The Ministry of Earth Sciences is in the process of acquiring aircraft for scientific research under the National Facility for Airborne Research (NFAR) programme. Aurangabad airport will be equipped with the repair and maintenance facilities for the aircraft and its scientific equipment.
The hangar will also provide facilities for calibration, maintenance and installation of various scientific instruments and space for (i) Technical Store, (ii) Workshop, (iii) Office, (iv) Seminar / Training Room, (v) Lounge
Ministry of Earth Sciences (MoES) is in the process of procuring a research aircraft under the NFAR programme under the 12th five year plan. A medium size twin engine turbo prop pressurised aircraft, with service ceiling limit of 30000 ft that will fly at the minimum lowest operating altitude 500 to 1000 ft over sea is being procured. The aircraft will carry a scientific payload of 900 to 1200 kg and four scientists with a range of 2500 km, with a five hour endurance limit, the aircraft will be used for all airborne atmospheric research in the country and is planned to be positioned at Aurangabad. The hangar will also provide facilities for calibration, maintenance and installation of various scientific instruments and space for (i) Technical Store, (ii) Workshop, (iii) Office, (iv) Seminar / Training Room, (v) Lounge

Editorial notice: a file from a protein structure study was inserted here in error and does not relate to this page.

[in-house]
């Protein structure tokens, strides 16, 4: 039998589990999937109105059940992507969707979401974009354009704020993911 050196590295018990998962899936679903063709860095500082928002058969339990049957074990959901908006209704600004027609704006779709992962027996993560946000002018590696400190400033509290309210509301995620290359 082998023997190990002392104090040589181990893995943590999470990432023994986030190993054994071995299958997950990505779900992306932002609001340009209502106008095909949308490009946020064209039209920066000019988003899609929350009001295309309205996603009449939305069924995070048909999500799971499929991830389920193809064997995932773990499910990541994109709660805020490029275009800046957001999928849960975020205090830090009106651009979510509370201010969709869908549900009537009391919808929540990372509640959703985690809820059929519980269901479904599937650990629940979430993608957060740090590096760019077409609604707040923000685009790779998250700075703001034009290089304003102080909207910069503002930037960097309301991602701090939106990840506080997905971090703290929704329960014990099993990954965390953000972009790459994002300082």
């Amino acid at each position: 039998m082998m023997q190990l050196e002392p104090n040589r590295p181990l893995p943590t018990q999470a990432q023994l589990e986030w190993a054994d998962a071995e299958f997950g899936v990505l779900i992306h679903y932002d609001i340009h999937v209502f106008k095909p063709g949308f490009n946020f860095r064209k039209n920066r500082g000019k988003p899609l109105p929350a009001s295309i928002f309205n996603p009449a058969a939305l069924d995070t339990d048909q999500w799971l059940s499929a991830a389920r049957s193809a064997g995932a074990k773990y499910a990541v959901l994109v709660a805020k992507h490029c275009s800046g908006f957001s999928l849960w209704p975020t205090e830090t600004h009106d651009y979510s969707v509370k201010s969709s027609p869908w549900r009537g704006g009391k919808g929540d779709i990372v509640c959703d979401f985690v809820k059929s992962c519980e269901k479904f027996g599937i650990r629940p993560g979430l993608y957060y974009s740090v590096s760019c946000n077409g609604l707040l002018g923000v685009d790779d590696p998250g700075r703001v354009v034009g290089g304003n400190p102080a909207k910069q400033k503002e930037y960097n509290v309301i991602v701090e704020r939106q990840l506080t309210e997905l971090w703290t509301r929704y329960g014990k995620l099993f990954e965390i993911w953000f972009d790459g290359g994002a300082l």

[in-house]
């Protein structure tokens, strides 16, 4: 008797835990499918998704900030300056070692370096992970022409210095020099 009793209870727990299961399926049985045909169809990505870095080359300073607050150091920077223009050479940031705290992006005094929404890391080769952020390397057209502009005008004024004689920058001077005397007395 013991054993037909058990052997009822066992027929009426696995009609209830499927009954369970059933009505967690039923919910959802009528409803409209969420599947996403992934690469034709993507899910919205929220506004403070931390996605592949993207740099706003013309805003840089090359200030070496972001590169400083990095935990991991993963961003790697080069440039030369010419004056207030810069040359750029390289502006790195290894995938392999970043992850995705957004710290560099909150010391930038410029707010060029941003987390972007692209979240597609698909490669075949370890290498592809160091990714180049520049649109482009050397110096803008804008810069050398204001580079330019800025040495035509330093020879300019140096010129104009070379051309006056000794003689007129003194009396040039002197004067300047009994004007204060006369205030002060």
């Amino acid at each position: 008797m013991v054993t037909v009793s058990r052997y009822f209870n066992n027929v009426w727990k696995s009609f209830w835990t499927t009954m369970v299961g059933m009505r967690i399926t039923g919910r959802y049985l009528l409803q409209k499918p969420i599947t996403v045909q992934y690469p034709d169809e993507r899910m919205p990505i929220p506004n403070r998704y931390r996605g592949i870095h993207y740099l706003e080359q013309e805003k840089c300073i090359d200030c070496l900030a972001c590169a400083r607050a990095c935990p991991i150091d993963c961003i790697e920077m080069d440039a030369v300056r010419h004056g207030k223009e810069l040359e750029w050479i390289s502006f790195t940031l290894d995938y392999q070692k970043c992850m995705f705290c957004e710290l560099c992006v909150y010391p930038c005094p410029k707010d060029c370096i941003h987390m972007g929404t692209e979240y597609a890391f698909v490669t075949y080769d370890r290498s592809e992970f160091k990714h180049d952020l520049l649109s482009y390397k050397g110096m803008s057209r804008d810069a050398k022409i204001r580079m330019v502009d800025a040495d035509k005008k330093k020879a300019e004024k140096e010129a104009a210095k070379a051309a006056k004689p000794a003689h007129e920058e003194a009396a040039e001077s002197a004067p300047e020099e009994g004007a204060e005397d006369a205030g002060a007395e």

Depending on the research objectives, the aircraft probing operations will be conducted from different bases in India. Managed by Indian Institute of Tropical Meteorology (IITM), Pune, the aircraft shall be equipped with state-of-the-art sophisticated scientific instruments. All facilities for maintenance and repair of aircraft probing, development, installation, calibration and modifications of scientific instruments on board will be made available at the hangar in Aurangabad airport, in all probability.
NFAR is a very important national facility that MoES is trying to establish leading to improved forecast of rainfall required by farmers. The data collected through various missions under NFAR activity and subsequent research carried out will be beneficial to Indian Climate research program, India Meteorological Department (IMD), National Centre for Medium Range Forecasting (NCMRWF) for improving the cloud microphysical schemes in the numerical models. Other national research institutions and several universities will be benefited by getting involved in the observational programs.
Airborne measurements are extremely important for aerosol sampling, measurement of cloud properties, cloud physics, atmospheric chemistry and other scientific needs. Aircraft probing and surveillance enables the observation of upper air phenomena, especially cloud aerosol interaction. The wealth of atmospheric, aerosol and cloud microphysics data generated by aircraft probing can be used in assessing air pollution and its associated impacts, hydrological and water resources, and help enhance research infrastructure.